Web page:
Mr. Ed’s Farm: A farm boy’s dream come true

Welcome to Mr. Ed's Farm.

Welcome to Mr. Ed’s Farm.

Mr. Ed’s Farm is a farm boy’s dream come true.

Located east of Hibbing, Minnesota, Mr. Ed’s Farm is a working farm powered by draft horses. The farm includes a flock of sheep, a coop full of chickens, a couple of pigs, two jersey calves, a trio of goats, a few rabbits, a pair of ducks and a llama named Otis. Resident border collie dogs Winston and Rosie and their puppies roam the yards and pastures. Occasionally the family of barn cats makes an appearance from their hideouts in the hay bales.

Visitors can expect to meet the animals up close and personal. Kids can ask questions about their care and feeding, learn about the habits of the animals and what they provide for humans.

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About Mr. Ed Nelson

Ed Nelson grew up on a dairy farm in central Minnesota.

Mr. Ed is shown here with several of his brothers and sisters at age 3. He is in the lower left corner, showing off his new straw hat and belly button

Mr. Ed is shown here with several of his brothers and sisters at age 3. He is in the lower left corner, showing off his new straw hat and belly button.

As a young boy in a family of eight children, Eddie played farm with his brothers and sisters.

In addition to a barnful of holstein milk cows, the farm was home to chickens, pigs, sheep, rabbits, ducks, geese, an occasional turkey and a team of Percheron draft horses.

The kids on the Nelson farm learned to do chores at an early age.

The cows needed to be milked twice a day. The calves were fed milk from a bucket, eggs were picked from the chicken coop and corn was tossed in for the pigs. Newborn lambs often needed a little help on cold winter nights.

While farm work can be hard and difficult at times, Ed’s parents Bill and Rita Nelson made it fun. Spring rock picking on the 320-acre farm, a miserable job by any stretch of the imagination, was made interesting by using Chub and Tony, the draft horses, to pull the rock wagon. A span of oxen trained to pull as baby calves grew up to work on the farm and to be in local parades.

Seasons on the farm were filled with special activities and events.

Chub and Tony were the last team on the family farm.

Chub and Tony were the last team on the family farm.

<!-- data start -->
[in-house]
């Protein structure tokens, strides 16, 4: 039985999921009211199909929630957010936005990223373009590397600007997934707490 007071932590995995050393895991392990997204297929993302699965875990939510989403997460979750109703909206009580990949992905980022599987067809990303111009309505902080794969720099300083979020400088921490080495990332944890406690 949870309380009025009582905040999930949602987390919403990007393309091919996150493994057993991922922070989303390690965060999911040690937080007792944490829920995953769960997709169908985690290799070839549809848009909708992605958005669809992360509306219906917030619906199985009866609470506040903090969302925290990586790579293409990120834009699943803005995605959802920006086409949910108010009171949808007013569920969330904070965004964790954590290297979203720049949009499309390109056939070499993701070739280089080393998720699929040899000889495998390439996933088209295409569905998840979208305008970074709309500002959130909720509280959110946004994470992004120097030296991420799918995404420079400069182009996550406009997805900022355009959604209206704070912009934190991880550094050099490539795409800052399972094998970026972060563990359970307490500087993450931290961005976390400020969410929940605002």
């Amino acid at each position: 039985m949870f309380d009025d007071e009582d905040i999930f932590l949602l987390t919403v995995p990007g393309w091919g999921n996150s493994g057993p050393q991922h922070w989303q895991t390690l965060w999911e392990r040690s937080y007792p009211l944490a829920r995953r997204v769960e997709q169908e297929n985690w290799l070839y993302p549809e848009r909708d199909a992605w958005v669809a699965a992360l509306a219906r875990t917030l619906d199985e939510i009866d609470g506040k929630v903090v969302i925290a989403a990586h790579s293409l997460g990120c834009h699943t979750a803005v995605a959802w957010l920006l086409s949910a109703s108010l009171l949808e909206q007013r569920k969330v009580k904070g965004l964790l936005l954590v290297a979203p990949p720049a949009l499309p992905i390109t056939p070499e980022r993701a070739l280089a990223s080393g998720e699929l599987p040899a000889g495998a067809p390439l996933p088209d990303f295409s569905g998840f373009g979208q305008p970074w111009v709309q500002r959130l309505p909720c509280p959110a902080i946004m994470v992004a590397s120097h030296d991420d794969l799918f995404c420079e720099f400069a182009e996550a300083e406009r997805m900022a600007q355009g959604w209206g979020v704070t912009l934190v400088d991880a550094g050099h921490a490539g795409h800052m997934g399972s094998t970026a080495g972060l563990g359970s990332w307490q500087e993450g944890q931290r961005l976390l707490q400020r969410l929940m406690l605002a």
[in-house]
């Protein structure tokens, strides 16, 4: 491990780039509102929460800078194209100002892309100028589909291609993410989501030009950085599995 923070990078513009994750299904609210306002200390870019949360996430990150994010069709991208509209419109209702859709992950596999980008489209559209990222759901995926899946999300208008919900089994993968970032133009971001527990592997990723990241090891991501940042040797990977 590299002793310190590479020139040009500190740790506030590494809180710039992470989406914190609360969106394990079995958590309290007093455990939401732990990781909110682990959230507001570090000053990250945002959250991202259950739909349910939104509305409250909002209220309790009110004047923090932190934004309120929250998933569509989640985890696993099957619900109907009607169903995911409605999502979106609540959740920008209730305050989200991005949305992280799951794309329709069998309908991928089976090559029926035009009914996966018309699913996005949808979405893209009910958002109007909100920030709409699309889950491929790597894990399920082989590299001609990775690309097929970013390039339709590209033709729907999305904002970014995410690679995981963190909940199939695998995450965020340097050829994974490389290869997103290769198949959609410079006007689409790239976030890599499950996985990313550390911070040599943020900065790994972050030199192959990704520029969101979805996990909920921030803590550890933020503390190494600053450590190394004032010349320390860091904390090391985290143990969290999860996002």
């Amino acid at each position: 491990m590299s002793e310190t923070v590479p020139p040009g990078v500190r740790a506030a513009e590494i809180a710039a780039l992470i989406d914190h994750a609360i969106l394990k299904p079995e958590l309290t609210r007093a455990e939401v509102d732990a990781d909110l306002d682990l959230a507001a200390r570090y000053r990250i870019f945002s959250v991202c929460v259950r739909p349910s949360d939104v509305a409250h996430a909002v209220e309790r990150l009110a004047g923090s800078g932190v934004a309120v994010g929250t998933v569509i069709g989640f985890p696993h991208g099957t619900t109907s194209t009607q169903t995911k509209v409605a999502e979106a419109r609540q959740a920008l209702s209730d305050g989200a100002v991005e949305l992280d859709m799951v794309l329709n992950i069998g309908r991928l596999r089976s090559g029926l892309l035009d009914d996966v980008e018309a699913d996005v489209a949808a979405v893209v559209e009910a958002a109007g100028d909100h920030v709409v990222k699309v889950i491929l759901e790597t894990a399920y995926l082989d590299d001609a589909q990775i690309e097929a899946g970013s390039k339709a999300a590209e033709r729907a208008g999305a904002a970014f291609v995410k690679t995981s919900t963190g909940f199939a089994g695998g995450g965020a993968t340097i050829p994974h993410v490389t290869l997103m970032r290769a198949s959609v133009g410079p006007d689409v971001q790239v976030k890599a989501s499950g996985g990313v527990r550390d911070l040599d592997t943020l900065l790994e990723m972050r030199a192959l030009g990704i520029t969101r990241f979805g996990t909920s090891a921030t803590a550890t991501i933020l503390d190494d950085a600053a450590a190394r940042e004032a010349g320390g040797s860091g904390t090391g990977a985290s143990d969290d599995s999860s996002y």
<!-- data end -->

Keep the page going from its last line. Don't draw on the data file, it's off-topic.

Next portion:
Spring brought new lambs, baby chicks, garden planting and yes, lots of rock picking.

The end of school signaled the beginning of summer and barefoot season. The smell of fresh cut hay, cool dips in the Daggett Brook, the creek running through the cow pasture and evenings fishing for bullheads off the old bridge are life-long memories.

Sundays meant picnics and a game of softball with cousins from town.

Oat threshing season began in late July. Cut with a grain binder, the oats needed to be shocked by hand so it could dry properly. With the county fair just around the corner, everyone big enough to handle the bundles pitched in. Dad always said we couldn’t go to the fair until all the oats were shocked. It was a big day when the threshing machine, owned jointly by the Nelson and Rudolph families, rumbled up the driveway and onto the field. Teams of Percherons and Belgian horses brought load after load of golden oats bundles into the shaking and rattling machine blowing an angry looking stream of straw onto and ever-growing straw pile.

The family oxen, John and Thor, began their training at an early age.

The family oxen, John and Thor, began their training at an early age.

Fall brought silo filling, corn picking, a lot of new born calves.

Saturdays during the winter were spent cutting fire wood for the coming season. The horses pulled the old bobsled to and from the woods with kids on little sleds hanging on behind.

Many of these childhood memories are being recreated on Mr. Ed’s Farm.

The bundle team, two horses that brought bundles of oats, stands next to the threshing machine.

The bundle team, two horses that brought bundles of oats, stands next to the threshing machine.

 

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